The Department of the Treasury is just days away from announcing their new plans for short sales. Obama's Housing Rescue Plan has focused primarily on loan modifications and with less than 12% of eligible borrowers recieving loan mods thus far, the current plan has been a dismal failure. These disappointing results have forced Washington into looking at short sales as a better way to curb the still declining nationwide real estate values.
After much investigation, here's an inside sneak peak of what to expect from the Treasury's plan for short sales:
1. Standardized paperwork
My Take: This probably won't make much of a difference. Paperwork is paperwork.
2. $1000 cash incentive to lenders for completing a short sale
My Take: Short sales on Fannie Mae, Freddie Mac, and FHA loans already provide participating lenders incentives range with $1000 – $1500. Adding this incentive to all other loans may offer a smidgen of help to the cause.
3. $1500 to sellers to cover closing costs or for moving expenses
My Take: Short sales on FHA loans already provide a $750 – $1000 incentive. However, if this was extended to all loans, signing up new deals would be even easier than they already are.
4. Up to $1000 towards paying the junior lien holders to release their lien.
My Take: Most senior lien holders already allow for junior liens to get between $1000 and $3000. This $1000 incentive will probably make no difference whatsoever.
5. Allowing a minimum of 90 days up to 1 year to market and sell the property
My Take: Short sales on FHA loans already allow up to 180 days to market and sell. It would be a tremendous gift if this was extended to all short sales, not just FHA.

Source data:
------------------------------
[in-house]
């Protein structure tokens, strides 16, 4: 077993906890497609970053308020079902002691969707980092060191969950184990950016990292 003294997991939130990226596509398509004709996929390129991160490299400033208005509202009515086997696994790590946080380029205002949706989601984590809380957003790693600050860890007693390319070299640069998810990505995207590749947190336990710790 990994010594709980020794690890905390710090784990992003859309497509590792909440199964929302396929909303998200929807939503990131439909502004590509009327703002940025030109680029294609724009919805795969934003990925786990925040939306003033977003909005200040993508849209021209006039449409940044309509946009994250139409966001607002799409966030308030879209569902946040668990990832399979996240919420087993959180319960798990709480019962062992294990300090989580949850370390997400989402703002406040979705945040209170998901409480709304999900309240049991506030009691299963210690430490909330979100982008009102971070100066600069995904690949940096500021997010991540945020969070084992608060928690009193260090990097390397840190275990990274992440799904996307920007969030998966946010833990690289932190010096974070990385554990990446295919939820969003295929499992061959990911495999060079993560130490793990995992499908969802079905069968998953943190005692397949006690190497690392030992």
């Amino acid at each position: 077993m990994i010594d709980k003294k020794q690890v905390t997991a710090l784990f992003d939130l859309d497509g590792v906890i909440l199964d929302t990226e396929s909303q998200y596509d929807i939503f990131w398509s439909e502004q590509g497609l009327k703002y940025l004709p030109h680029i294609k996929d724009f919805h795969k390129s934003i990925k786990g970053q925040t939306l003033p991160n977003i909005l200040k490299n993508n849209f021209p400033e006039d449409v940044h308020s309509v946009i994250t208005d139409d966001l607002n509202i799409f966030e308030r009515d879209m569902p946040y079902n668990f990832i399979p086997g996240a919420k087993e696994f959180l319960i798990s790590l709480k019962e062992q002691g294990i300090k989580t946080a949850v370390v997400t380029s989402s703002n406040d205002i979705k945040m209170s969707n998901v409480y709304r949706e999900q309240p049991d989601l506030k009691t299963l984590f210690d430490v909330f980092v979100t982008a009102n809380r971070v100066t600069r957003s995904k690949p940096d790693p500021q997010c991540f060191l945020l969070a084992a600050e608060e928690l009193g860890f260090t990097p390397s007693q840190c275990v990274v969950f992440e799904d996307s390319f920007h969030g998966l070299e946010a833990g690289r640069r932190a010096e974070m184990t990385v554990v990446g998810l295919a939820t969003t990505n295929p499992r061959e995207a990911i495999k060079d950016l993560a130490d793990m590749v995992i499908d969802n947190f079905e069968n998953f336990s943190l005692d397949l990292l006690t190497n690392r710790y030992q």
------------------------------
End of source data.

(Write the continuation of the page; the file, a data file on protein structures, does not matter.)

6. No foreclosure may occur during the marketing period specified in the short sale agreement.
My Take: Wow, would this be a tremendous step in the right direction for us short sale investors.
7. Mortgage servicers may not charge fees to borrowers for participating in Foreclosure Alternatives.
My Take: Since we are doing a short sale, a few extra fees doesn't affect the end result.
8. Mortgage servicers may not lower real estate agent commissions after an offer has been received.
My Take: For those who are licensed (including myself), this is a dream come true.
The Treasury plans to use up to $10 billion from a previously announced $50 billion pool of mortgage modification funds for payments to address lender concerns that home prices will continue falling in high-cost areas.
My overall opinion is that the changes the Treasury is looking to implement may appear helpful, but fundamentally, maybe more hype than help. Sure, a few items like postponing the foreclosure date and restricting the lender from gouging an agent's commission is a nice touch, but these may only apply to government backed loans like FHA, Fannie Mae and Freddie Mac. Further, I have rarely seen in American economic history where direct government intervention improved our free market, capitalist system. (And if you point to the instance where 19th century US railroads recieved land grants and federal loans from the government, might I add that the workmanship was shoddy and the costs always exceeded estimates. And meanwhile, James J. Hill built the Great Northern Railway without a dime of government subsidies and his operation never went broke, but instead, provided terrific service to his customers. Sorry for this digression but I sometimes like to head off objections.)
However, perception is reality and many experts agree that this legislation may generate a surge in short sales in the coming months.
What are your thoughts on this new legislation?
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